Once a pianist accompanying the likes of Bronislaw Huberman, Pablo de Sarasate and the Rose Quartet, Carl Frühling is now little known. He wrote several orchestral and chamber works, songs and salon pieces, but his best and most-recorded work is this Clarinet Trio, published in 1925 but cast in an idiom at least a generation before its composition. Born in 1868, and dying in reduced circumstances in 1937 after the Crash had left him in need, he was and remained a musical Romantic, whose language is perfectly fitted to this most Brahmsian of genres.
From that earlier generation, Zemlinsky’s 1896 Trio surges with D minor expression and passion. He wrote it as a 25-year-old for a Viennese chamber-music competition. While the syntax and mood certainly echo Brahms, the chromatic harmony is the composer’s own: so too the intense songfulness which surges through the long opening movement and then a central, richly textured Andante. Even the brief finale is restless and filled with agitated, virtuoso writing for the piano in particular, while the clarinet sings a troubled descant line.
Clarinet music by Zemlinsky’s contemporaries, Busoni (BC94978) and Hindemith (BC94978), has been the subject of previous Brilliant Classics albums by the clarinettist Davide Bandieri. According to MusicWeb International, reviewing the Hindemith collection, he has ‘an attractive woody tone and fine phrasing and articulation.’ He is joined here by Joël and Marja-Liisa Marosi, husband and wife, who teach and perform in Switzerland.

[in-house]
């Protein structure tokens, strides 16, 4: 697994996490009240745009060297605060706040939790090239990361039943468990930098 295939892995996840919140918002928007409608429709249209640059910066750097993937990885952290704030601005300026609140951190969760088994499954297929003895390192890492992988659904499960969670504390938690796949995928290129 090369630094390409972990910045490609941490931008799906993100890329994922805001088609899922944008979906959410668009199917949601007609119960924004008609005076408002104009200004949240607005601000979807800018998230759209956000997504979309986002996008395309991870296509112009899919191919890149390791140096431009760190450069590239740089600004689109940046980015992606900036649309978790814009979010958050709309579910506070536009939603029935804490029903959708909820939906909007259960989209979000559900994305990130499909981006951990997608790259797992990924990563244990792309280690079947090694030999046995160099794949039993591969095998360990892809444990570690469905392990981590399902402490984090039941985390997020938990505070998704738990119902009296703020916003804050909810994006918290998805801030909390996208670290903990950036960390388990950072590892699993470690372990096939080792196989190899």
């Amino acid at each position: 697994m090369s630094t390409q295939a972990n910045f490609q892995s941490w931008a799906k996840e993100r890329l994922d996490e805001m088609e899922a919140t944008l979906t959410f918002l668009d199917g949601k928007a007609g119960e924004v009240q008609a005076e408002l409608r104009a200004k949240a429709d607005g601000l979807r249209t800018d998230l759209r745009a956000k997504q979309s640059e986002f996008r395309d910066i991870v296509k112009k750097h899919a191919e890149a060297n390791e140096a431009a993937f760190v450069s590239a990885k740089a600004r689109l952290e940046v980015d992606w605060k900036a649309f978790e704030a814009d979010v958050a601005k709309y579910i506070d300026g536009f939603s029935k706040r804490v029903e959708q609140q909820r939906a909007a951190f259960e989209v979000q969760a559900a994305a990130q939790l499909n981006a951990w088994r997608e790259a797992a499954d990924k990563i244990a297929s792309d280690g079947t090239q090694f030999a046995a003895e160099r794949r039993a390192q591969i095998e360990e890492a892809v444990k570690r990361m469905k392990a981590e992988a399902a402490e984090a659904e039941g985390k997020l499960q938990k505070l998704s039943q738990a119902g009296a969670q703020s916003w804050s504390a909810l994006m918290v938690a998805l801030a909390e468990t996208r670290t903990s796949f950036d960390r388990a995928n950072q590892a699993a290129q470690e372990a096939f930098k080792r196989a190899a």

Alexander Zemlinsky lived from 1871 till 1942, born and bred in Vienna, and his whole life very much a child of his city. Vienna at the turn of the century was the scene of far-reaching cultural changes, the Romantic Era of Brahms, Wagner and Mahler came to a shattering end with the appearance of Schoenberg, Berg and Webern, establishing the Second Viennese School, abruptly breaking with tradition. Zemlinsky held on to his own personal style: although inevitably influenced by his contemporaries he continued the Late Romantic idiom. His Clarinet Trio is an early work, enthusiastically hailed by Brahms, whose influence is obvious (the late Brahms himself had a fondness for the clarinet, after meeting with the famous clarinetist Richard Mühlfeld, for whom he wrote clarinet sonatas, the clarinet Trio and Quintet).
As a companion we hear the clarinet trio by Carl Frühling, a contemporary of Zemlinsky, a beautiful and melodious work, which deserves to be heard more often.
Excellent performances by Davide Bandieri, one of Italy’s foremost clarinet players. He already made several successful recordings for Brilliant Classics with works by Busoni and Hindemith.